I came into this world for judgment- In full context we can see that Jesus is still not saying that he would make in his first coming overt judgments but instead the context is described with passive language.  Jesus sets the stage with the gospel that can always confuse the wise. His coming supports the role of clarity on who stands in righteousness and who does not.  How should the wise respond or not respond?  Jesus answers here next.

but now you are saying, ‘We see,’ so your sin remains-  If you are drowning, let the lifeguard do his job or you both go down.  This is a rough analogy to their pride here.  One could say congratulations in part to these elite for memorizing the book of Leviticus.  But that is not enough.  In candor, as one who has been a student of the Old Testament and New Testament for a long time, the same could be said for the Bible centered Christian.  The gospel is meant to shine the light of Jesus in your mind and your heart and your strength and any other part you cannot describe.   The man born blind stood before Jesus in emptiness and received the kingdom.  The Pharisees in their stuck-up fulness were still that day left with the message that they were receiving nothing.

Rumbles At Tabernacles: The Unlikely Teacher

interrogation_part_5_by_nukageEspecially in a western culture mindset to make sense of everything it is assumed often that spirituality must help with every question.  If someone has that as a focus in exploring Christianity then they could read the verse where Paul wrote as something to be fulfilled in this life completely, “until we all attain to the unity of faith and knowledge of the Son of God, to mature manhood, to the extent of the full stature of Christ (Ephesians 4:13).  Ignorance of the right answers may seem like a black mark.  As we read on about the man born blind and healed on the sabath, only to be hassled by religious people, remember that his conversion experience is not only that of healing but of the dignity of the human person and this did not come with complete spiritual clarity.  When Jesus would lift up the downtrodden or any other encounters it was always for a higher purpose.  Sometimes it was to comfort the afflicted while other times it was to afflict the comfortable like the Pharisees.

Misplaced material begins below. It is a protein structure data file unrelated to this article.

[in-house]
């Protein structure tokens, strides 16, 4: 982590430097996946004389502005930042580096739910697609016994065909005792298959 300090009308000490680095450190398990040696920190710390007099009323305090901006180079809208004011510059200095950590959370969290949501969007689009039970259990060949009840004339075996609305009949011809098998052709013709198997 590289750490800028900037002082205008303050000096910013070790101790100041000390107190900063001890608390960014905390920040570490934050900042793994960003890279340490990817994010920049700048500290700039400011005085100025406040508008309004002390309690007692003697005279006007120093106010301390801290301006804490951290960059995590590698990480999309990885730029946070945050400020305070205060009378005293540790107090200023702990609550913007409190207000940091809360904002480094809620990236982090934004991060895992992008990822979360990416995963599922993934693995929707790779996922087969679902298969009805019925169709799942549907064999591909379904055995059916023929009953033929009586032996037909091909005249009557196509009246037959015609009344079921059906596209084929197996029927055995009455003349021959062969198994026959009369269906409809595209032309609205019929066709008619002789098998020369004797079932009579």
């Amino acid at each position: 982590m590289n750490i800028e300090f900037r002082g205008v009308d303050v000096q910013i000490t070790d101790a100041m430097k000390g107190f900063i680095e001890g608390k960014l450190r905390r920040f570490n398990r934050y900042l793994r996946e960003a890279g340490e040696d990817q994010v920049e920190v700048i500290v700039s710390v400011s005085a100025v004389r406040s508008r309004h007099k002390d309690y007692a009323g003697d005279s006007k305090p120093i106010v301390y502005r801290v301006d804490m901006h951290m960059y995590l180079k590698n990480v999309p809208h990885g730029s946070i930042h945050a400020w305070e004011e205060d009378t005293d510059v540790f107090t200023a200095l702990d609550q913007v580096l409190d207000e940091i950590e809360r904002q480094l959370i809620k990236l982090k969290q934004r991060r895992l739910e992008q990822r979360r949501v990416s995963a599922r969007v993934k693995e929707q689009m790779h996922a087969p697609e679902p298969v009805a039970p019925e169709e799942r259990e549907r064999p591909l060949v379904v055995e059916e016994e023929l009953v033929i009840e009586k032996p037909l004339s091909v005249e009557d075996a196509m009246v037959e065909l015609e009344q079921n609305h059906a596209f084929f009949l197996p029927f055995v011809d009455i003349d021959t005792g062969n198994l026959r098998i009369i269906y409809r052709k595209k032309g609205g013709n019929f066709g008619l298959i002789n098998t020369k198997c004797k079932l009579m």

Having interrogated the blind man and then his parents only to find the healing to be inconveniently true, they now try to “get ahead of the story” like a political spin room.   The parents qualified their answers to stay in their good graces, while the questions of the elite were to finish Jesus off.

 So a second time they called the man who had been blind and said to him, “Give God the praise! We know that this man is a sinner.” He replied, “If he is a sinner, I do not know. One thing I do know is that I was blind and now I see.” So they said to him, “What did he do to you? How did he open your eyes?” He answered them, “I told you already and you did not listen. Why do you want to hear it again? Do you want to become his disciples, too?” They ridiculed him and said, “You are that man’s disciple; we are disciples of Moses! We know that God spoke to Moses, but we do not know where this one is from.” The man answered and said to them, “This is what is so amazing, that you do not know where he is from, yet he opened my eyes. We know that God does not listen to sinners, but if one is devout and does his will, he listens to him. It is unheard of that anyone ever opened the eyes of a person born blind. If this man were not from God, he would not be able to do anything.” They answered and said to him, “You were born totally in sin, and are you trying to teach us?” Then they threw him out (John 9:24-34).